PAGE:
Dollar Up, but Near One-Week Low, as Fed Decision Impact Continues By


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By Gina Lee – The dollar was up on Friday morning in Asia but was set for its first down week in six and remained near a one-week low, as the impact of the U.S. Federal Reserve’s latest policy decision continues.

The that tracks the greenback against a basket of other currencies edged up 0.15% to 98.120 by 11:30 PM ET (3:30 AM GMT).

The pair edged up 0.16% to 118.78.

The pair inched down 0.01% to 0.7373 while the pair inched up 0.01% to 0.6880.

The pair edged up 0.18% to 6.3584 and the pair inched up 0.05% to 1.3153.

The dollar’s losses were the euro’s gain, with the single currency little changed at $1.10885 on Friday but up 1.67% for the week. Hopes for an end to conflict stemming from Russia’s invasion of Ukraine on Feb. 24 rose. Talks between the two countries continue but Thursday’s progress was elusive. Russia’s avoidance of default on its dollar-denominated debt also boosted sentiment.

U.S. President Joe Biden and his Chinese counterpart Xi Jinping will speak later in the day, where he is expected to warn China not to provide support to Russia.

The pound was higher and set for its first winning week in four. Investors continued to digest the Bank of England hiking interest rates to 0.75% as it handed down its on Thursday. The central bank also softened its language around the need for future rate hikes to “might be appropriate” from “likely to be appropriate.”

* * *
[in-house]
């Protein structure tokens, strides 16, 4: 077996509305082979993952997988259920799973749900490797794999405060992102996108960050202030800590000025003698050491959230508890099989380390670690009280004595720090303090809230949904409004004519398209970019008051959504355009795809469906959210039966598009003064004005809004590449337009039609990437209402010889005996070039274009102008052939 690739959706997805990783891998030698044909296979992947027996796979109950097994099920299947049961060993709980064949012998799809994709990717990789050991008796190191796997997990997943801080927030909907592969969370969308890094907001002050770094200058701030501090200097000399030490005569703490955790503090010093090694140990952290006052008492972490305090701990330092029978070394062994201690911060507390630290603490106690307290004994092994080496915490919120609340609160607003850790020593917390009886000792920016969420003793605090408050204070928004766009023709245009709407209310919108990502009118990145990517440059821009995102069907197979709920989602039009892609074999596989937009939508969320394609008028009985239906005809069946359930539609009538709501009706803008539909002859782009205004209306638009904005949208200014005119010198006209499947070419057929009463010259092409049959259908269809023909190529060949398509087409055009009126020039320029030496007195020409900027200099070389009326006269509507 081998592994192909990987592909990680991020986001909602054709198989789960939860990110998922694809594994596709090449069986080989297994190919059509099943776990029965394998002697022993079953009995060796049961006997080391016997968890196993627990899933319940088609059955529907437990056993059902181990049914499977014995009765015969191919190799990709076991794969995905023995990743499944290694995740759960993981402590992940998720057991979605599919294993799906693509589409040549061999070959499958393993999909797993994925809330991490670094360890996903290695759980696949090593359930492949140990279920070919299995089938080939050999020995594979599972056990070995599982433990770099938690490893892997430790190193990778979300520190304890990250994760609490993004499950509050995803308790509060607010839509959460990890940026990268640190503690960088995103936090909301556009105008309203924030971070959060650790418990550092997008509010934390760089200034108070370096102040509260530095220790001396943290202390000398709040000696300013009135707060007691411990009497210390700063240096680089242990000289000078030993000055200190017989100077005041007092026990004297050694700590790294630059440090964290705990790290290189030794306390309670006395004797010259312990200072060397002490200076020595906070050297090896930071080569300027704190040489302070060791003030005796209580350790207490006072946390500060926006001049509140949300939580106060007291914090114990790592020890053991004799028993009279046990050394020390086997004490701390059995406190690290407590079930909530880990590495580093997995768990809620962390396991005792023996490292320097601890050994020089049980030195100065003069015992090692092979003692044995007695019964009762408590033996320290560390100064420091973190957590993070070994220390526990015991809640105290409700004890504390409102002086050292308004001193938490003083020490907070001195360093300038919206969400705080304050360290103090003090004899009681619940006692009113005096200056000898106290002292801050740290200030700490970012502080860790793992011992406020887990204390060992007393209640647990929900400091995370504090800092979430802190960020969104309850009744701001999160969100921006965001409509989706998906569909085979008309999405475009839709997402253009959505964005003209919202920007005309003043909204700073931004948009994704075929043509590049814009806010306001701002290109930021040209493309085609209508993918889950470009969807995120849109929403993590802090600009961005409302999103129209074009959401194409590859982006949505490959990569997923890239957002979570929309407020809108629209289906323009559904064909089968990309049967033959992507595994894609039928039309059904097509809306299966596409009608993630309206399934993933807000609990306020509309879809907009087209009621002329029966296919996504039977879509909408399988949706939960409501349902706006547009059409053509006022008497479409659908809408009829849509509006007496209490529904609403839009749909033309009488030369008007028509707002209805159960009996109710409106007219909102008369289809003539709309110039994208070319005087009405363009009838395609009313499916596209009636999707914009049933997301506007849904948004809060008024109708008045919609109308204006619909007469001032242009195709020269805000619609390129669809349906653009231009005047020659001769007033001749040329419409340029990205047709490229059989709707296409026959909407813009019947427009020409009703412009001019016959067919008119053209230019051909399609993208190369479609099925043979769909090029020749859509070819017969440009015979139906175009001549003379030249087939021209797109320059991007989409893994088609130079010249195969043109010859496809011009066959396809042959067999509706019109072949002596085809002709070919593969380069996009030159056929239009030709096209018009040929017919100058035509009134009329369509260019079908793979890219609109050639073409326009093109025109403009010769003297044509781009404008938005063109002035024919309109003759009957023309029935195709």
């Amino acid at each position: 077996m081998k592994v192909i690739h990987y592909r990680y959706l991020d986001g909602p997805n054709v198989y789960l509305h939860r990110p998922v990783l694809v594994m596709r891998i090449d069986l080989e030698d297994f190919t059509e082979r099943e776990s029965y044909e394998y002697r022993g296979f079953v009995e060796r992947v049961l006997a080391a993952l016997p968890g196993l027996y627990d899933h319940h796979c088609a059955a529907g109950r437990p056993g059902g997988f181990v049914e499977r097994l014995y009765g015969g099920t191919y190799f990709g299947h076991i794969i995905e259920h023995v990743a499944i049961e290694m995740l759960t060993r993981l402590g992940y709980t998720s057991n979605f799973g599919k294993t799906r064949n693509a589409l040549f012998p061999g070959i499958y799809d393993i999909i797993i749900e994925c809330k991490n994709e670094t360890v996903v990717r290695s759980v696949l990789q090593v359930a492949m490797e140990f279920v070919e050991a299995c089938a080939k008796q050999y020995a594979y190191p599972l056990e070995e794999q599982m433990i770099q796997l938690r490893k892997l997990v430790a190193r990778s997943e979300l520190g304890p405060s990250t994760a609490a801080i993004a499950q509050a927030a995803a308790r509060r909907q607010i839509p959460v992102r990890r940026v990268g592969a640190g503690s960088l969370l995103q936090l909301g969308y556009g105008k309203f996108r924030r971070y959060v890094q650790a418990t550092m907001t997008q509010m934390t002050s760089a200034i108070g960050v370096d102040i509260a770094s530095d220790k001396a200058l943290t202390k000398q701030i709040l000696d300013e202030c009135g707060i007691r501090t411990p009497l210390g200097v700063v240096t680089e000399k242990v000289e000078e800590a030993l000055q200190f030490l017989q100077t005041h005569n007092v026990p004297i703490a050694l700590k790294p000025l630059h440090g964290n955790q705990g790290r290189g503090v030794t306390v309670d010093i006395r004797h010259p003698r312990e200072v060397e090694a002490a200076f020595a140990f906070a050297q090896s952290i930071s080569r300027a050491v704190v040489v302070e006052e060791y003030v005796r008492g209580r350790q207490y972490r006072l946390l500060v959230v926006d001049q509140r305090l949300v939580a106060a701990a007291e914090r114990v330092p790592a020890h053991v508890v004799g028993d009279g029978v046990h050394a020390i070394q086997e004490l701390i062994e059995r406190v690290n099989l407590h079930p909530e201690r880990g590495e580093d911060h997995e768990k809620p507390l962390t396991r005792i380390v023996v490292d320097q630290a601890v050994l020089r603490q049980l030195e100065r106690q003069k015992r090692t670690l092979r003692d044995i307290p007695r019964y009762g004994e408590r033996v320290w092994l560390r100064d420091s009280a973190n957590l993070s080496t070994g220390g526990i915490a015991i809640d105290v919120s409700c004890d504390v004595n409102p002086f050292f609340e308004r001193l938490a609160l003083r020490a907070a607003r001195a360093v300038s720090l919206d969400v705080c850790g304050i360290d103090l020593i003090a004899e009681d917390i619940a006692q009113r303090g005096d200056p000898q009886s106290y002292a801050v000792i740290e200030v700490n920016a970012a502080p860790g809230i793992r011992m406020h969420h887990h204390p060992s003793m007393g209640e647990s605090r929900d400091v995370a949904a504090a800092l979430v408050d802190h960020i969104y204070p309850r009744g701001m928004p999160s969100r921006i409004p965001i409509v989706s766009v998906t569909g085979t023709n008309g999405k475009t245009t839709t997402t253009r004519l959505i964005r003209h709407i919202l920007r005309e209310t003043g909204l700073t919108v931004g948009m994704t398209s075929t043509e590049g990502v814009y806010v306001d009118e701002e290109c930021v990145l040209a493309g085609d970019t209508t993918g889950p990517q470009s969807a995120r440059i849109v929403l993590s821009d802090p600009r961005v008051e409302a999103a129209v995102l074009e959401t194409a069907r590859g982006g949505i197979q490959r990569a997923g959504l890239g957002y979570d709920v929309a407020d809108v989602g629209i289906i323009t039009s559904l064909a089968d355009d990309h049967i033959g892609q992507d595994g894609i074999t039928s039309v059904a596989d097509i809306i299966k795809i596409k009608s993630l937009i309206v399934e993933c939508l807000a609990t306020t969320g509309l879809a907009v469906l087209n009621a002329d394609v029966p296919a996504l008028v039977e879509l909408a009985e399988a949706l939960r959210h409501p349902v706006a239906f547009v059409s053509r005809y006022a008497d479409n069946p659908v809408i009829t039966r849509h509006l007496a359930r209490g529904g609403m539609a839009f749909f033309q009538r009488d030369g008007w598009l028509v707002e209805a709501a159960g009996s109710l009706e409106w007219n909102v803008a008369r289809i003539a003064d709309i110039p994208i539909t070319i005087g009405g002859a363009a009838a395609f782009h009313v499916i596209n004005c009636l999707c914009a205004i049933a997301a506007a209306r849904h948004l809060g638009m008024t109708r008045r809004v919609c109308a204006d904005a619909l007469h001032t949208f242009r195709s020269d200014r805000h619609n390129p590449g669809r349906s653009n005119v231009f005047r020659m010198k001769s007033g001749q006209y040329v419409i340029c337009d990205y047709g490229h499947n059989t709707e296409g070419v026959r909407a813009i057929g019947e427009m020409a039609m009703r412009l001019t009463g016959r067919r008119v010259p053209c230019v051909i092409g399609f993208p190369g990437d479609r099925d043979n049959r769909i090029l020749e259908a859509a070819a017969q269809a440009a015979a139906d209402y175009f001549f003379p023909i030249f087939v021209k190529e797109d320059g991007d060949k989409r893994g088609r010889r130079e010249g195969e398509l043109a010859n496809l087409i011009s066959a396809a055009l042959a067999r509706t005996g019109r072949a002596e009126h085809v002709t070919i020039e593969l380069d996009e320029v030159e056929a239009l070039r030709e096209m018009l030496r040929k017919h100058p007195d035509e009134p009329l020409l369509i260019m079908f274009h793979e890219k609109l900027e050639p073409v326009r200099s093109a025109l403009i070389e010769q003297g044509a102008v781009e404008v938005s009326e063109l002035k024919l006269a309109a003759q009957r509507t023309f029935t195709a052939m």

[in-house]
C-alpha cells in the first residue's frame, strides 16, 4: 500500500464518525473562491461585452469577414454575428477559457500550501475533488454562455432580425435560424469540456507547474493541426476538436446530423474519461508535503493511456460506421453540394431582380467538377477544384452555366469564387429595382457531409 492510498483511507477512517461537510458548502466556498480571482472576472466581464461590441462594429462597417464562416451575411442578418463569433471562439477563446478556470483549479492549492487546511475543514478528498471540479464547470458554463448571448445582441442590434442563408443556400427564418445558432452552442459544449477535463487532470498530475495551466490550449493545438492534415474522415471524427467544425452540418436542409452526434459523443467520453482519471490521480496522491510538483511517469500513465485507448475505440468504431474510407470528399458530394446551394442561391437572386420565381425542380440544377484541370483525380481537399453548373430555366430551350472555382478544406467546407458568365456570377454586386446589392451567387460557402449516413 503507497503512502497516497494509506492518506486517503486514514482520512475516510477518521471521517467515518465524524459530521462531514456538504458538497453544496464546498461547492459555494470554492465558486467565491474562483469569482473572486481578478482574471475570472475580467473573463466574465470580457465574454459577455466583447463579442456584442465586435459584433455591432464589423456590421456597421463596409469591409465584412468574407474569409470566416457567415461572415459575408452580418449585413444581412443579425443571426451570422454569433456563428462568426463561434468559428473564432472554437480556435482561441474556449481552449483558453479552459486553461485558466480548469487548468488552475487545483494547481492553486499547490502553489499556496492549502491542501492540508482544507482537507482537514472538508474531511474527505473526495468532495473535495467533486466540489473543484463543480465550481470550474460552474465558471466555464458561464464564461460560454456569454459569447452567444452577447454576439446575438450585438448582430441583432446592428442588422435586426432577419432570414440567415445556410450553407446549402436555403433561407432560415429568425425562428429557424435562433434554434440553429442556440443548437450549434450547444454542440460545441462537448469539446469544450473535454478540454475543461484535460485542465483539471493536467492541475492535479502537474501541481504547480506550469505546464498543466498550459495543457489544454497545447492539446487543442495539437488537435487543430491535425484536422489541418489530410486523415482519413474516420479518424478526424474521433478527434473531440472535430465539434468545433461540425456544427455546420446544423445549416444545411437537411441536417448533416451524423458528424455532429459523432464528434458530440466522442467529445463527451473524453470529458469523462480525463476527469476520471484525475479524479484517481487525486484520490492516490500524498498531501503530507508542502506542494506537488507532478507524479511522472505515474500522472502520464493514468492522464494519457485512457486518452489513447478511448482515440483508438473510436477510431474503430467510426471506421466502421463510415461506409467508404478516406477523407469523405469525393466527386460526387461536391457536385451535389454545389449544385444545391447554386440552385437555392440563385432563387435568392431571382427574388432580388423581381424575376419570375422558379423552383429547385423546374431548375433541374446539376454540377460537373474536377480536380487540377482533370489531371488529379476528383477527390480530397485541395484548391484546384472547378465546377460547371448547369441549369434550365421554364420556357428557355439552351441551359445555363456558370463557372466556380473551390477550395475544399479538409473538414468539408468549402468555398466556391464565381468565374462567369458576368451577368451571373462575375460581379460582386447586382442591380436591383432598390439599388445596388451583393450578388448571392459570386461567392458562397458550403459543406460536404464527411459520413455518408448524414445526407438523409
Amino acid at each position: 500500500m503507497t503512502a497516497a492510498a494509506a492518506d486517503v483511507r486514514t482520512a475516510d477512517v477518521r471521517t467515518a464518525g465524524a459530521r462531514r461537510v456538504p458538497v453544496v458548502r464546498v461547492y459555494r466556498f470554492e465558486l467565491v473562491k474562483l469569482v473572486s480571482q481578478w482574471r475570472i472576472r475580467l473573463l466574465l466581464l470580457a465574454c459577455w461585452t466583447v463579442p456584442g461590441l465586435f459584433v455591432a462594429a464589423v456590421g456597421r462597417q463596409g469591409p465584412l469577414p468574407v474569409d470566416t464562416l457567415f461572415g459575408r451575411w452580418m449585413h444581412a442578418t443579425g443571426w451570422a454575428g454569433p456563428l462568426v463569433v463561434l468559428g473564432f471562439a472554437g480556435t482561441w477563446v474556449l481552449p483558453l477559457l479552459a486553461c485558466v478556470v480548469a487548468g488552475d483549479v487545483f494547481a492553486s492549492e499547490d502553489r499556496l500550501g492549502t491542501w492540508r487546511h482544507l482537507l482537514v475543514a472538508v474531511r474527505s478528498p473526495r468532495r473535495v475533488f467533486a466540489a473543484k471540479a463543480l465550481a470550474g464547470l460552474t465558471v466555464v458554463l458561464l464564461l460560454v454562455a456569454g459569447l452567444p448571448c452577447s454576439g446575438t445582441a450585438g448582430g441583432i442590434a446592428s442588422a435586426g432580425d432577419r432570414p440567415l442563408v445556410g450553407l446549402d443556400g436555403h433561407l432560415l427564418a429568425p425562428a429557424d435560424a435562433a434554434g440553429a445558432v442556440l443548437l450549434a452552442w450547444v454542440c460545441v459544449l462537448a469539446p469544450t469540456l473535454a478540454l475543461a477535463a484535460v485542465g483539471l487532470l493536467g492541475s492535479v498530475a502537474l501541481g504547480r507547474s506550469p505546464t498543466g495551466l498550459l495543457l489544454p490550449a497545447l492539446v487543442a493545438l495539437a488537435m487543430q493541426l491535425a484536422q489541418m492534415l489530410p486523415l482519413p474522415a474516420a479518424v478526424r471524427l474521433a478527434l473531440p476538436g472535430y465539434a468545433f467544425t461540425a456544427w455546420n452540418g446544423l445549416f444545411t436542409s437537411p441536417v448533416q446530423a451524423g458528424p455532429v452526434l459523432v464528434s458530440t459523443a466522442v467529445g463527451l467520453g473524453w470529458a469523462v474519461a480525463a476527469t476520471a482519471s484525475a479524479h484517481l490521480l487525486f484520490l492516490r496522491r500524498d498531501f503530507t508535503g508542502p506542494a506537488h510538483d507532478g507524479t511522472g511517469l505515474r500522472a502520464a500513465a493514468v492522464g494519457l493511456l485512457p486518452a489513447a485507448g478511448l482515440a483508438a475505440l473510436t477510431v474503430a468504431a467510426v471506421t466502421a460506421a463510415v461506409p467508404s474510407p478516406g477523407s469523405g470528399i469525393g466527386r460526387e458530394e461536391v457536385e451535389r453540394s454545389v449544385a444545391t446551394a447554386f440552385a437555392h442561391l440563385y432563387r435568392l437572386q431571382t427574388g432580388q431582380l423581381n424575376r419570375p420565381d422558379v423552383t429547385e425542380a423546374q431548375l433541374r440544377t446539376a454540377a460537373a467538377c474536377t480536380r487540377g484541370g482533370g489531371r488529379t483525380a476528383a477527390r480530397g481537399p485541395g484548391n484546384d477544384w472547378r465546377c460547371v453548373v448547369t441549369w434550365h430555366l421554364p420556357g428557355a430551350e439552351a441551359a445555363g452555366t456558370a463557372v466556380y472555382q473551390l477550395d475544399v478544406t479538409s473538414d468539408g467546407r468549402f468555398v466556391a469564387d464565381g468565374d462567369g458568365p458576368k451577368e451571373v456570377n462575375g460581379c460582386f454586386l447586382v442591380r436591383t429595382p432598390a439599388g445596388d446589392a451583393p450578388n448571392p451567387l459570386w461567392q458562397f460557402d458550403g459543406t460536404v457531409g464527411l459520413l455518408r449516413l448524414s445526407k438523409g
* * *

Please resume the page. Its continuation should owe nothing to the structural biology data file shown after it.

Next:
However, “a more favorable diplomatic backdrop between Russia and Ukraine appears to be developing and there’s more dollar index downside to be had if momentum moves toward a ceasefire,” Westpac strategists said in a note.

The dollar index still looks headed to 100 and above as the Fed’s hiking cycle progresses, the note added. The U.S. currency paused for breath and was set for a 1.09% loss over the period. The greenback fell to 97.724 on Thursday for the first time since Mar. 10.

The ripple effects from Wednesday’s Fed’s , which saw the central bank hike its interest rate to 0.5%, also continue. The Fed also hinted at hikes at each of its six remaining policy meetings in 2022, with some investors wondering whether the economy will be able to handle the tightening.

“A well-worn market axiom, that says sell the dollar on the first Fed rate hike, is circulating with added momentum after the dollar’s failure to rally in the wake of this week’s indisputably hawkish Fed,” TD Securities analysts said in a research report.

The Bank of Japan also kept its interest rate steady at -0.10% as it handed down its earlier in the day. The widening policy gap with its U.S. counterpart pushed the yen to a six-year high at 119.13 on Wednesday. The yen is set for a 1.15% weekly decline after falling 2.26% during the previous session, its worst in two years.

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